8 thoughts on “Feminist-leaning dudes: let’s have “the talk”

  1. Awesome post wundergeek. I will try to refer to others to it. Maybe the comment thread can turn into useful resources for readers, so I’m adding some references.

    As a feminist-leaning-dude who tries to do his homework, here is a cool introduction to feminism from another dude who writes well, and is mostly targeted at aforementioned dudes:
    The Gender Knot: Unraveling our Patriarchal Legacy by Allan Johnson. Look for it at your local library, school library (or ask them to order it), or buy a copy. Once you read it, make all your friends read it too. http://www.agjohnson.us/books/genderknot/

    That book, or some equivalent, SHOULD be part of the mandatory course to obtain your Adult Male License, but we’ll have to do with voluntary reading for now.

    Of course, if you want to read something by a non-dude, I can also recommend “Feminism is for Everybody” by bell hooks (a famous feminist author, purposely does not capitalize their names despite what Amazon says).

    When I was first trying to do my homework I made a few mistakes. I first read the entire “Report of the Royal Commission on the Status of Women in Canada”, which was depressing AND boring all at the same time. Then I tried to read “Gender Trouble” by Judith Butler and it was completely indecipherable for me. The moral: get easy intro-level books. Feminism is HARD at first. You wouldn’t decide you want to learn some more math and pick up a graduate text on Differential Geometry, so don’t do the same thing for feminism.

  2. For the severely Google-challenged: there is a blog out there called “Finally, a Feminism 101 blog”. It is not satirical, it is an absolutely straight look at the very basics of feminism. If you put the term “feminism 101” into a search engine (minus the quotes – just copy and paste from what I’ve typed there) you will be taken to a search page and this blog will be, if not the first entry on the results page, certainly high on it. It has the answers you are looking for.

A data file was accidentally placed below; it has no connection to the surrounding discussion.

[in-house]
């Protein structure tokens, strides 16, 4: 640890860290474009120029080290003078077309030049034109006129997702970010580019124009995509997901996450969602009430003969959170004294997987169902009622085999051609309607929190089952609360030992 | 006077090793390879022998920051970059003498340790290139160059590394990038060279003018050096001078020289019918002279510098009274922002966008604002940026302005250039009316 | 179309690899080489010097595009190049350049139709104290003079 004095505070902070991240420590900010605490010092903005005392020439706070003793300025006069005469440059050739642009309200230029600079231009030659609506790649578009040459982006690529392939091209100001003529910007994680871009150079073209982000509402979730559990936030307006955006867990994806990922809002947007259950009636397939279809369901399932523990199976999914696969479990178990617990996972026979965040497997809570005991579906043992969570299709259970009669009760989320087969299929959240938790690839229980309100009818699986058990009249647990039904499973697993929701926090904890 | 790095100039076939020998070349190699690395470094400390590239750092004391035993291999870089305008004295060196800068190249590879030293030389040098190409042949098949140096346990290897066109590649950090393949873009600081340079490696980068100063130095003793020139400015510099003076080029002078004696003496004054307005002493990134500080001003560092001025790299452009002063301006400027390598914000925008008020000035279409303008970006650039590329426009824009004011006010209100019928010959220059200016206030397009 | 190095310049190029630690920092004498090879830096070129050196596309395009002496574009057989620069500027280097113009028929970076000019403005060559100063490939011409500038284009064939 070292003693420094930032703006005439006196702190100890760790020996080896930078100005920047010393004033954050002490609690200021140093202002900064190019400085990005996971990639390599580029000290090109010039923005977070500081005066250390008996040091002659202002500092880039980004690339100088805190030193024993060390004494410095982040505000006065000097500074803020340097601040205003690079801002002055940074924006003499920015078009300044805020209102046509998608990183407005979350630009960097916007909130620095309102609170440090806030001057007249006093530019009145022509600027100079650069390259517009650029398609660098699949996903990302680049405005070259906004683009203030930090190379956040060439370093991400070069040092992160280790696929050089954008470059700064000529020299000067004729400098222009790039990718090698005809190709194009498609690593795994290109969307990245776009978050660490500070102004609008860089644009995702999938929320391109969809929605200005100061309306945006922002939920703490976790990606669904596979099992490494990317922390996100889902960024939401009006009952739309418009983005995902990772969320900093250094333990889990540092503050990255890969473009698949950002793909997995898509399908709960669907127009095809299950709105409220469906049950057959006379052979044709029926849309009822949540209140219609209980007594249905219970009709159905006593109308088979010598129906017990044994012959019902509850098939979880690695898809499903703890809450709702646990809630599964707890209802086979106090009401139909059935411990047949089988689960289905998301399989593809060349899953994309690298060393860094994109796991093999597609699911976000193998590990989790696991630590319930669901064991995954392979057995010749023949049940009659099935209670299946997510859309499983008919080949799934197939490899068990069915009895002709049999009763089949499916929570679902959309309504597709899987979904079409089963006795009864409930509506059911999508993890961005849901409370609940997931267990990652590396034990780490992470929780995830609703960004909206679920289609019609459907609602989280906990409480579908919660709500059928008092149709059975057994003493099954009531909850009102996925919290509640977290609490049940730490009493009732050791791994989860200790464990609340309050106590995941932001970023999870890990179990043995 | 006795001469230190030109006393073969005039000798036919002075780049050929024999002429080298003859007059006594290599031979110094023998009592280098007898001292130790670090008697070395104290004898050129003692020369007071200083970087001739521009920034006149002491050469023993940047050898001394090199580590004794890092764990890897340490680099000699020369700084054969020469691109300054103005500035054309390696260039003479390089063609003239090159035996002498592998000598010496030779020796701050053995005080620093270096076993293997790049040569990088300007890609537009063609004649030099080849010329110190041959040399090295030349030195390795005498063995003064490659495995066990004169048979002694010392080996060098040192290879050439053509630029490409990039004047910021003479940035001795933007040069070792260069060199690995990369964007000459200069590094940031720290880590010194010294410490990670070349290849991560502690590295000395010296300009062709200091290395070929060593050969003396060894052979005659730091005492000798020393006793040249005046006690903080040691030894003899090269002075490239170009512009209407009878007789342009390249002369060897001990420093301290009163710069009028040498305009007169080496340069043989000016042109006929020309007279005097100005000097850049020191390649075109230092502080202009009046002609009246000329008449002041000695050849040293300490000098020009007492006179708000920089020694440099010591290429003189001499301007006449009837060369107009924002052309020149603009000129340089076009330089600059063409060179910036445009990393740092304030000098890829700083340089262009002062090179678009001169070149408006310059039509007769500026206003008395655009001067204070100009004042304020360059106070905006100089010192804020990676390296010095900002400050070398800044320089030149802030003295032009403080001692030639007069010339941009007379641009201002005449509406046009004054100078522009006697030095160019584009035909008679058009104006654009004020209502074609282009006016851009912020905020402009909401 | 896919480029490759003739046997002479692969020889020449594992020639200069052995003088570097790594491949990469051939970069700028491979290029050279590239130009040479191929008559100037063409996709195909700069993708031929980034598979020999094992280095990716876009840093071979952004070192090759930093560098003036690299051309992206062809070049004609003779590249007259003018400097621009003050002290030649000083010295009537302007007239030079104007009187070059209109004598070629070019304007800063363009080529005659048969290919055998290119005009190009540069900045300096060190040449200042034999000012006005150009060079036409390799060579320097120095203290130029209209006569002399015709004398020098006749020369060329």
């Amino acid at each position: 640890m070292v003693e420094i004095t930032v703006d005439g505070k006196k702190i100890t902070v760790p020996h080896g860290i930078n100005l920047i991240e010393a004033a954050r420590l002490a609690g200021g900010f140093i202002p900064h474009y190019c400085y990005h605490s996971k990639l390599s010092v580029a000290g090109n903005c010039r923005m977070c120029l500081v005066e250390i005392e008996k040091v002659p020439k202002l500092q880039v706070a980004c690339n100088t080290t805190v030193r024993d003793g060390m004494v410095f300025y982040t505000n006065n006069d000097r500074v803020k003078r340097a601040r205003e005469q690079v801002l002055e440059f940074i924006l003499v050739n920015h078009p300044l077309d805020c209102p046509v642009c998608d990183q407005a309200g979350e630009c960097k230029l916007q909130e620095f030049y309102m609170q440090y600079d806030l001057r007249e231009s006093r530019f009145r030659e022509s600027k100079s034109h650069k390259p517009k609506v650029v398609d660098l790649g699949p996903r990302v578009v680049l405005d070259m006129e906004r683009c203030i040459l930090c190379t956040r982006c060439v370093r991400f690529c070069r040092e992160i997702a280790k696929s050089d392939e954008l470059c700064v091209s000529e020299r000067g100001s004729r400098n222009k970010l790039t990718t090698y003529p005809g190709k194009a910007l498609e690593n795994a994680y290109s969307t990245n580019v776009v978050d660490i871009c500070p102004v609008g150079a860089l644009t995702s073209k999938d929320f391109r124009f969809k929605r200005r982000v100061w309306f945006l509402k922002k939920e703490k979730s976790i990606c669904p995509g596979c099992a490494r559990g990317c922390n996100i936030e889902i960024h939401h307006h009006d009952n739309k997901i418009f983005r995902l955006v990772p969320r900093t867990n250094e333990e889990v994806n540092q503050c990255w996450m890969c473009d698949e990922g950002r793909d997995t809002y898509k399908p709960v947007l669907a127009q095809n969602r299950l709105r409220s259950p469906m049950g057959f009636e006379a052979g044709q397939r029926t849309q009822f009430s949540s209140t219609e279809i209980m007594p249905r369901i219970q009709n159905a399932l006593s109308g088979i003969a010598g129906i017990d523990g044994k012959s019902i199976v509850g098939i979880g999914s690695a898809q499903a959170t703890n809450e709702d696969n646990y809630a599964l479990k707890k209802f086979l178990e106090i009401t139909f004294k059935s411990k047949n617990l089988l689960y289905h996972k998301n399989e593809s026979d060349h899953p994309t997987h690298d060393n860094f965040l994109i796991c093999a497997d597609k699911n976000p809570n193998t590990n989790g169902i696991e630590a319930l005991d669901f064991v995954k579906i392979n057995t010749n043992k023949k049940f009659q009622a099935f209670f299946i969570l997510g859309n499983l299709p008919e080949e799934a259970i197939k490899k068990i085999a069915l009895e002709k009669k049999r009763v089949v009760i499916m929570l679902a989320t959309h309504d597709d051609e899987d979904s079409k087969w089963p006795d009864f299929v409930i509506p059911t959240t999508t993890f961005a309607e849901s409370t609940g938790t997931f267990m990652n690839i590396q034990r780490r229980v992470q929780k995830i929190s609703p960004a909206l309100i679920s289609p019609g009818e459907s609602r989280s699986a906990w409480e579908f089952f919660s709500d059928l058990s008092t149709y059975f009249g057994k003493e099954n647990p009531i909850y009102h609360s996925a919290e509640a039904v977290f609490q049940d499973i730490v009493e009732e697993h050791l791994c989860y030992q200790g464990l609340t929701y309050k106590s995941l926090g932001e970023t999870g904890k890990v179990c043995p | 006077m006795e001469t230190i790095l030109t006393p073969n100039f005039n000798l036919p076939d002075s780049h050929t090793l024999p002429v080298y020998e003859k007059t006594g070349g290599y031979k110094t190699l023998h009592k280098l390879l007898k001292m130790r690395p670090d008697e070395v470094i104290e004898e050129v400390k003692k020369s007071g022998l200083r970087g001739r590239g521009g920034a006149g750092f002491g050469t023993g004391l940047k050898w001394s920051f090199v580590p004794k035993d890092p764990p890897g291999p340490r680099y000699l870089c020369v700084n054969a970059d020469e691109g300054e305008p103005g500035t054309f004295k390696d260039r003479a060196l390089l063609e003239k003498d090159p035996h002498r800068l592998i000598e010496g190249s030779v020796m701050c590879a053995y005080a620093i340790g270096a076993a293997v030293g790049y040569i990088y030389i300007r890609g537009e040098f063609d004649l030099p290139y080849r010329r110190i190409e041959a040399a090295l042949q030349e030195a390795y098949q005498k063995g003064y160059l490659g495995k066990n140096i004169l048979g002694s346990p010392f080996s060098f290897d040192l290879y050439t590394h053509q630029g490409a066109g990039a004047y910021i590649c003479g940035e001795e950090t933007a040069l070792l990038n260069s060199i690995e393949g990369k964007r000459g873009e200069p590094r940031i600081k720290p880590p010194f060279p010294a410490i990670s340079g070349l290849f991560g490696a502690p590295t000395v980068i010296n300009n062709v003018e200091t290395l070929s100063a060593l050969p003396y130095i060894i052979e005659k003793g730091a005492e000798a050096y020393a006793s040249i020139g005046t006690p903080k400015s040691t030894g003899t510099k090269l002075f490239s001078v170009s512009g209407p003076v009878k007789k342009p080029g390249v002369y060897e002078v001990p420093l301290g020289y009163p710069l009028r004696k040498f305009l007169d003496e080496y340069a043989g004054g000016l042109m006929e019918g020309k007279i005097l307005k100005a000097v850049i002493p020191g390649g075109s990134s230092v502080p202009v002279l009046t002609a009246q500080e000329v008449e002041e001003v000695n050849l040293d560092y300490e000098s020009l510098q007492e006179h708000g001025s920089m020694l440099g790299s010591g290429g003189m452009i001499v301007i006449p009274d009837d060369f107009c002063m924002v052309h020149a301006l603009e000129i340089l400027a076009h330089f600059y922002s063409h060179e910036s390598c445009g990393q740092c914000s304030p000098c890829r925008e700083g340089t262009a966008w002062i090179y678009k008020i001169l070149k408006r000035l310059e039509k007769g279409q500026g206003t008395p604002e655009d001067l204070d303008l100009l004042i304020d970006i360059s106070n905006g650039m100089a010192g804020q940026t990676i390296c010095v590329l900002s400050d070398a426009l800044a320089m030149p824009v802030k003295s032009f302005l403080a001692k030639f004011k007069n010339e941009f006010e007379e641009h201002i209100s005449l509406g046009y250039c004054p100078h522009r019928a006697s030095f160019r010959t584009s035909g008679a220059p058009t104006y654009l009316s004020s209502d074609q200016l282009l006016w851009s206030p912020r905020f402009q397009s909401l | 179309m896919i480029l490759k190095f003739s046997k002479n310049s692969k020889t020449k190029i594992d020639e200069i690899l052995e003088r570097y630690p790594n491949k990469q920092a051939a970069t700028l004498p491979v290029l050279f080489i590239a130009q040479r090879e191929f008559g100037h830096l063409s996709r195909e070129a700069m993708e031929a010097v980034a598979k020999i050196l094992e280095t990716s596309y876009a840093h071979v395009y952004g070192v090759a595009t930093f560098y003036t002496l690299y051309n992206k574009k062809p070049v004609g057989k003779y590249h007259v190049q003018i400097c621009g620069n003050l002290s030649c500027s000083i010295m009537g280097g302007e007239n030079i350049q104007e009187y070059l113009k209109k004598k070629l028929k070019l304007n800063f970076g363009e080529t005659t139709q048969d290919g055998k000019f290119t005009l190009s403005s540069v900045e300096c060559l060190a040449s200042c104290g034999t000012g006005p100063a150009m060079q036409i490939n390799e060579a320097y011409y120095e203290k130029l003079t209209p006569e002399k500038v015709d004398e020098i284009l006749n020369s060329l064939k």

3. What’s your opinion (or anyone else in the comment section with more experience than I do) on calling someone out publicly versus privately telling them what they did wasn’t cool? The way I see it, both seem to have their possible advantages and possible disadvantages.

    Public: Pros: The chance of support from others, immediate response to behavior.
    Cons: The perpetrator could feel more defensive due to being chastised in front of friends.

    Private: Pro: Taking them aside to express concern adds more gravity to the situation. You can always chastise in public if private doesn’t have an effect, harder to do the reverse.
    Cons: REALLY hard to do if you don’t know the person personally. Increased chance of the perpetrator thinking it’s “Just you” who’s concerned, and not taking it to heart (of course, there’s a chance even publicly of being the only person concerned, but then there’s a chance for others to voice disapproval of the behavior.

    • The problem with waiting until later, IME, is that it’s not just about THAT PERSON. It’s also about everyone else listening. Calling them on their bad behavior reminds everyone present that the thing being said isn’t okay.

      Sure there are times when the power dynamic doesn’t permit you to say something publicly. But honestly, as dudes those times are going to be pretty rare unless you’re talking about a boss or somesuch. And again, there’s no need to be militant. “Dude, not cool” is great, because almost every time the person being called out already knows why what they said isn’t cool.

      Is it hard and scary being the person doing the callout? Sure it is! And often times I wind up choosing to stay silent because it’s not worth paying the social penalty. But I would argue that that’s why it’s MORE important for dudes to call out dudes publicly rather than letting the moment slip by.

  4. I posted a comment when you first posted this with two book recommendations, but it didn’t show up. Is it because I had a link to one author’s page? Or did the comment get lost somewhere?